Friday, October 18, 2013

Plaits on the sides

Plaits on the sides are great for an edging. They help stabilise the edges and provide a check to keep rows straight. If you go down two bumps on one side then the other side should end up two bumps down too. My tutors have been saying this for years but it has only just clicked.
Put the aho strings through the plait and pull up tightly so they are hidden under the plait bumps. 

Design tip

Just discovered something I should of thought of years ago. When designing the body of a korowai where it is not all feathers pins are a great help. Planning on paper with all the maths involved in getting a balanced design is fine but when I actually do it I usually find I have forgotten to take something into account. Today I finally thought of putting pins in an empty of feathers row to help place the design. The pins show where the feathers will go.  Great because I had to move them several times to get both sides even and it was so easy.

Also tying up the extra length of whenu strings in bundles of twenty helped with counting. 

Thursday, October 17, 2013

This arapaki is made from the feathers from two pukeko pelts, and some white hen feathers.  It was made using the new string used double. I have brought the ends of the string from the back through to the front to make a fringe.  I will take it into Koru Art and Jade in Dunedin in November.
I am not sure how it is best yet to use the string but I am trying it double as it is quicker to use and I still like the finish.  I have started a big one using it double and with pheasant feathers.  Having to be a bit slow with it as I am busy elsewhere at the moment.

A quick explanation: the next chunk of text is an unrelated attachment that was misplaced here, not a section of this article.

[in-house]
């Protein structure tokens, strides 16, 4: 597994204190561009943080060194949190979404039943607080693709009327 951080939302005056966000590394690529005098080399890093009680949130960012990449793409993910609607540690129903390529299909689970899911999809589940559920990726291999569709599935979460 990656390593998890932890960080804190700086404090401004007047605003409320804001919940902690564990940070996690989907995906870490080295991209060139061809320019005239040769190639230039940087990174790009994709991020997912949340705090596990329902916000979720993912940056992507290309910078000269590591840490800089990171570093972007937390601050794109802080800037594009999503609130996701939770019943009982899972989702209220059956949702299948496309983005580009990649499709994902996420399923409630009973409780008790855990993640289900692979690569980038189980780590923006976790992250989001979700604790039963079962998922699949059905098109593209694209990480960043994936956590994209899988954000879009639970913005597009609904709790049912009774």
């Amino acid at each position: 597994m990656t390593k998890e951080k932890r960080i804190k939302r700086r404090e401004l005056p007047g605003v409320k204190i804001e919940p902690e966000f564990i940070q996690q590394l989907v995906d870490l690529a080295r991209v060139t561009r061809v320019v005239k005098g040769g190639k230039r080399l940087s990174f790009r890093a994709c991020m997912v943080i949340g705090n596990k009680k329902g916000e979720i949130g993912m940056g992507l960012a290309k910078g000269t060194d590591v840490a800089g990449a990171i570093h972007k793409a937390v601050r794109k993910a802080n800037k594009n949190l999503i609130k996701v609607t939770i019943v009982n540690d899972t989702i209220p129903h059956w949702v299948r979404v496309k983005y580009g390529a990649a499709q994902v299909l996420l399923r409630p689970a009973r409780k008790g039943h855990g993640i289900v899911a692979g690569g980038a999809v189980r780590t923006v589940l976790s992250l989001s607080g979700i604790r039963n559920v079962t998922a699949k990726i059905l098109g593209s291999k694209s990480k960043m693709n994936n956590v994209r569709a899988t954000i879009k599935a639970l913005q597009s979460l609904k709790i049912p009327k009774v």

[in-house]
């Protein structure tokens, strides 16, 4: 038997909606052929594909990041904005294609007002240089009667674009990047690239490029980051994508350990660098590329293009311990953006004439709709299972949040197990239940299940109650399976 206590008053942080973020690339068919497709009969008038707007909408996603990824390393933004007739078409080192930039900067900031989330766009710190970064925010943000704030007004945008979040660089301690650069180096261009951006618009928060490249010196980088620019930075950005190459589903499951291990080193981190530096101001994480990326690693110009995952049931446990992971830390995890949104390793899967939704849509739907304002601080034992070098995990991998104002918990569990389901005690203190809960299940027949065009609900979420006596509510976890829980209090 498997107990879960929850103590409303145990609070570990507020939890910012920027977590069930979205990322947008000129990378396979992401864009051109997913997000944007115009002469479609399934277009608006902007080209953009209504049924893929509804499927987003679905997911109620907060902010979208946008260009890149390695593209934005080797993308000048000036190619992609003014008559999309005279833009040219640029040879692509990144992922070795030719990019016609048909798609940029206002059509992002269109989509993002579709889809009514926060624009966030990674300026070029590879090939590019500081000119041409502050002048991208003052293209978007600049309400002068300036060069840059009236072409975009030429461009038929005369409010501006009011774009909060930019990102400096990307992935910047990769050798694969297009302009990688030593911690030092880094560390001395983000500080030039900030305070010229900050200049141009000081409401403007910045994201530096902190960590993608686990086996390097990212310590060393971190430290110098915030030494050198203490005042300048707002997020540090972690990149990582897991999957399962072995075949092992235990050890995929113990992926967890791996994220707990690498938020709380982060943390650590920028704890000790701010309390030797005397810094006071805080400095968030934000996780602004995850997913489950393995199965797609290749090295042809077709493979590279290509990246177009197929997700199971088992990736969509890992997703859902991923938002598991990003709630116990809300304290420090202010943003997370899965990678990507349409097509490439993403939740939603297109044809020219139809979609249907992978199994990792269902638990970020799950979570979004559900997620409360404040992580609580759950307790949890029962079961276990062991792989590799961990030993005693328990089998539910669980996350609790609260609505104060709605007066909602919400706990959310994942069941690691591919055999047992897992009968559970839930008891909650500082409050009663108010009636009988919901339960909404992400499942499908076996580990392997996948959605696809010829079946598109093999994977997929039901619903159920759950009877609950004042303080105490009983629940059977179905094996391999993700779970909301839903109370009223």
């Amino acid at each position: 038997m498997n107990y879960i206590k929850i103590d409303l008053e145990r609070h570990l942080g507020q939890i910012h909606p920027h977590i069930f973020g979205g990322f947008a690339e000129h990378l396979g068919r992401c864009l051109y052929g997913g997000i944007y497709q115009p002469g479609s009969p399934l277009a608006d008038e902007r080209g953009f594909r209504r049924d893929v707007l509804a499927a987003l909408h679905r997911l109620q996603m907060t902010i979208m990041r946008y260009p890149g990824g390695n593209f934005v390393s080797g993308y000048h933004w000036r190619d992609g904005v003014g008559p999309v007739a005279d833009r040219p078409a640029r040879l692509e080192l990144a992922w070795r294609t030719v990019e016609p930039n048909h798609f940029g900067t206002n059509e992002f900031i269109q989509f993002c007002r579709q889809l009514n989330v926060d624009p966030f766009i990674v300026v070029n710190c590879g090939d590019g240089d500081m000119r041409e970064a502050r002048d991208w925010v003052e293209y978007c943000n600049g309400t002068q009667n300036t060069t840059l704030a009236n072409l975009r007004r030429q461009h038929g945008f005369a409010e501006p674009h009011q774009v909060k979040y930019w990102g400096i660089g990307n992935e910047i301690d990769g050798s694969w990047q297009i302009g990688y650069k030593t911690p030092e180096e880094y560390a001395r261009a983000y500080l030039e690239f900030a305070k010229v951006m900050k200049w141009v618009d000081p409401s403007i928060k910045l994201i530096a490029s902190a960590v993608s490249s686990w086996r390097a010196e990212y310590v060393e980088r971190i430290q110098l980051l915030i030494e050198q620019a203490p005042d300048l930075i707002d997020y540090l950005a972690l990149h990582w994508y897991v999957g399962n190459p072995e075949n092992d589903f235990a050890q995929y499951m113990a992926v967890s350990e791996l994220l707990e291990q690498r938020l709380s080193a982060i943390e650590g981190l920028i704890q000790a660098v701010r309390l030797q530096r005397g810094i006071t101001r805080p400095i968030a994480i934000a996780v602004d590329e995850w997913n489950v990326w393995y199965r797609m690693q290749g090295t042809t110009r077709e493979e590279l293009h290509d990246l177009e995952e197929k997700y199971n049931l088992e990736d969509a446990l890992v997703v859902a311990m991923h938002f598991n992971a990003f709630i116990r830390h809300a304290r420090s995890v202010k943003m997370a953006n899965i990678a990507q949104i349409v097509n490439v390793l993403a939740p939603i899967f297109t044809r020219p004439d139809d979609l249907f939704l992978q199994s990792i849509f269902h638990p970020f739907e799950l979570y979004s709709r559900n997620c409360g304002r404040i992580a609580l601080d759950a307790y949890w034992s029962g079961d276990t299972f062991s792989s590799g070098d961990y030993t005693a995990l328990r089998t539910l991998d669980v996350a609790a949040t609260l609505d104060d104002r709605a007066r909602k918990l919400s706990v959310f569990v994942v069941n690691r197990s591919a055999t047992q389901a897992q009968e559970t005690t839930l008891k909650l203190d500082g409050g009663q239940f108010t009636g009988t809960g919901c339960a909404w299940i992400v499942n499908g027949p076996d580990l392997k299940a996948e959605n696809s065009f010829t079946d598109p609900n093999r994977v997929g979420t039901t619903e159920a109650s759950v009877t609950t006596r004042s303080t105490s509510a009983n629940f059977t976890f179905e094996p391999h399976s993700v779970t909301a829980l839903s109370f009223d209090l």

Wednesday, October 9, 2013

Last week I finished these two kindi samples trying out the new string from ICB.  The top korowai is done using the string singly and the second one uses the string doubled.  The pictures are not really out of focus .  The feathers were quite fluffy.  They all came from the one rooster pelt.  I think I like using the string double as it was so much less work than single and seemed to be a bit more sturdy.  However we shall see what the folk at Whiri Aroha, up in Papakura, think.  I believe they are using it singly.  My tension was about 24 strings per 10 cm doubled and 34/ 10cm single.  Both gave a good clean back so that doesn't help me decide.  I will need to adjust my taniko patterns though as doubled makes a wider stitch than single.  Easy on the computer.
The two colour background pattern was an idea a friend in Australia showed me on our trip earlier this year.  Her's was absolutely gorgeous in black, red and silver.  I didn't like to copy hers at all but really wanted to try out the idea.  These are destined for kindis where I had already made one similar for another kindi in the group.  

I am just about finished a shoulder cape made with pukeko and white chook feathers.  Just pulling through the cord ends to make a fringe.  Next I may start a big cloak using pheasant feathers or maybe a big white one using some lovely rooster pelts from Lyann.  Pictures next time.